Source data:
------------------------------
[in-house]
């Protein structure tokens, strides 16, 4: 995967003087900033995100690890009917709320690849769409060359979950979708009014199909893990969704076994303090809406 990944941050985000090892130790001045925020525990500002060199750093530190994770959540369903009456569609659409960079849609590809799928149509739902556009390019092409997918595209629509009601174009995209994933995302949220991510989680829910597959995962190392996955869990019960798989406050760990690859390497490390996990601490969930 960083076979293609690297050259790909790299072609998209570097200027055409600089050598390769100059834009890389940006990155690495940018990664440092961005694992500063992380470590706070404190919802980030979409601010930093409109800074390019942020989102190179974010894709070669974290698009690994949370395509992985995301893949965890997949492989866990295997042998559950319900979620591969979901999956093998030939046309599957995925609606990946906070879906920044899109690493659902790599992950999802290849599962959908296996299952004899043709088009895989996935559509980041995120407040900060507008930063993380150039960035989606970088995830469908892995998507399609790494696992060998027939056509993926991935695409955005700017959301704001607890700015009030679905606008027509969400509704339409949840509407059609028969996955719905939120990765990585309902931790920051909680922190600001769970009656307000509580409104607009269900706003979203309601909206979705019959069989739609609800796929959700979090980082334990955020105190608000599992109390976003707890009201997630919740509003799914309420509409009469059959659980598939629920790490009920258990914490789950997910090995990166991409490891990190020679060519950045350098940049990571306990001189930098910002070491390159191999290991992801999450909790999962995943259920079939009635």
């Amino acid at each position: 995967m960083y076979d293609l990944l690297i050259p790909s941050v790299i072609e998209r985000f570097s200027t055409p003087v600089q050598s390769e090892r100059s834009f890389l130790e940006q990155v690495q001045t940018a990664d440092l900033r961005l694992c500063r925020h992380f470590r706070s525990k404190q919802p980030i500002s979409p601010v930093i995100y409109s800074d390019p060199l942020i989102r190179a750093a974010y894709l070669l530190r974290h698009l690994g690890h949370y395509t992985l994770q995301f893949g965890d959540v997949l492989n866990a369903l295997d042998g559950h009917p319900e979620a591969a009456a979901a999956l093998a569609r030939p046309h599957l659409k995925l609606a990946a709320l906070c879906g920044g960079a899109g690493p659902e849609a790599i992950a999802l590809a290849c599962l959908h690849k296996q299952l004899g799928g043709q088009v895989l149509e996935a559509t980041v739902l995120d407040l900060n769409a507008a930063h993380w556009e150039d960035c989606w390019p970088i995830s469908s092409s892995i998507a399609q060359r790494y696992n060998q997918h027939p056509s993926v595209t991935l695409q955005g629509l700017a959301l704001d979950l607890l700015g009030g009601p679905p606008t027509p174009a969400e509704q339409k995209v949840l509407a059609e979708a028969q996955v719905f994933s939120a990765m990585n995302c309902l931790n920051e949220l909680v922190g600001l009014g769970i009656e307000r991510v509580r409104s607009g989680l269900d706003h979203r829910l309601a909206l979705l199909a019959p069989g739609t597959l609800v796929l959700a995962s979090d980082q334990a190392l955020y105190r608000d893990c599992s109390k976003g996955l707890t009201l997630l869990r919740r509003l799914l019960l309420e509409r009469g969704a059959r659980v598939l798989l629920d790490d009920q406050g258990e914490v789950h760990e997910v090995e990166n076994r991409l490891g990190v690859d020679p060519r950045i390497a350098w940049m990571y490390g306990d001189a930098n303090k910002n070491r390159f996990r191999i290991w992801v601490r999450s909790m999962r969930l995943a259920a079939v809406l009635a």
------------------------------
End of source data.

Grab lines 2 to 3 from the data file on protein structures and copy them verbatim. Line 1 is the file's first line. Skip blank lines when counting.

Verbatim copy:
């Protein structure tokens, strides 16, 4: 995967003087900033995100690890009917709320690849769409060359979950979708009014199909893990969704076994303090809406 990944941050985000090892130790001045925020525990500002060199750093530190994770959540369903009456569609659409960079849609590809799928149509739902556009390019092409997918595209629509009601174009995209994933995302949220991510989680829910597959995962190392996955869990019960798989406050760990690859390497490390996990601490969930 960083076979293609690297050259790909790299072609998209570097200027055409600089050598390769100059834009890389940006990155690495940018990664440092961005694992500063992380470590706070404190919802980030979409601010930093409109800074390019942020989102190179974010894709070669974290698009690994949370395509992985995301893949965890997949492989866990295997042998559950319900979620591969979901999956093998030939046309599957995925609606990946906070879906920044899109690493659902790599992950999802290849599962959908296996299952004899043709088009895989996935559509980041995120407040900060507008930063993380150039960035989606970088995830469908892995998507399609790494696992060998027939056509993926991935695409955005700017959301704001607890700015009030679905606008027509969400509704339409949840509407059609028969996955719905939120990765990585309902931790920051909680922190600001769970009656307000509580409104607009269900706003979203309601909206979705019959069989739609609800796929959700979090980082334990955020105190608000599992109390976003707890009201997630919740509003799914309420509409009469059959659980598939629920790490009920258990914490789950997910090995990166991409490891990190020679060519950045350098940049990571306990001189930098910002070491390159191999290991992801999450909790999962995943259920079939009635």
């Amino acid at each position: 995967m960083y076979d293609l990944l690297i050259p790909s941050v790299i072609e998209r985000f570097s200027t055409p003087v600089q050598s390769e090892r100059s834009f890389l130790e940006q990155v690495q001045t940018a990664d440092l900033r961005l694992c500063r925020h992380f470590r706070s525990k404190q919802p980030i500002s979409p601010v930093i995100y409109s800074d390019p060199l942020i989102r190179a750093a974010y894709l070669l530190r974290h698009l690994g690890h949370y395509t992985l994770q995301f893949g965890d959540v997949l492989n866990a369903l295997d042998g559950h009917p319900e979620a591969a009456a979901a999956l093998a569609r030939p046309h599957l659409k995925l609606a990946a709320l906070c879906g920044g960079a899109g690493p659902e849609a790599i992950a999802l590809a290849c599962l959908h690849k296996q299952l004899g799928g043709q088009v895989l149509e996935a559509t980041v739902l995120d407040l900060n769409a507008a930063h993380w556009e150039d960035c989606w390019p970088i995830s469908s092409s892995i998507a399609q060359r790494y696992n060998q997918h027939p056509s993926v595209t991935l695409q955005g629509l700017a959301l704001d979950l607890l700015g009030g009601p679905p606008t027509p174009a969400e509704q339409k995209v949840l509407a059609e979708a028969q996955v719905f994933s939120a990765m990585n995302c309902l931790n920051e949220l909680v922190g600001l009014g769970i009656e307000r991510v509580r409104s607009g989680l269900d706003h979203r829910l309601a909206l979705l199909a019959p069989g739609t597959l609800v796929l959700a995962s979090d980082q334990a190392l955020y105190r608000d893990c599992s109390k976003g996955l707890t009201l997630l869990r919740r509003l799914l019960l309420e509409r009469g969704a059959r659980v598939l798989l629920d790490d009920q406050g258990e914490v789950h760990e997910v090995e990166n076994r991409l490891g990190v690859d020679p060519r950045i390497a350098w940049m990571y490390g306990d001189a930098n303090k910002n070491r390159f996990r191999i290991w992801v601490r999450s909790m999962r969930l995943a259920a079939v809406l009635a």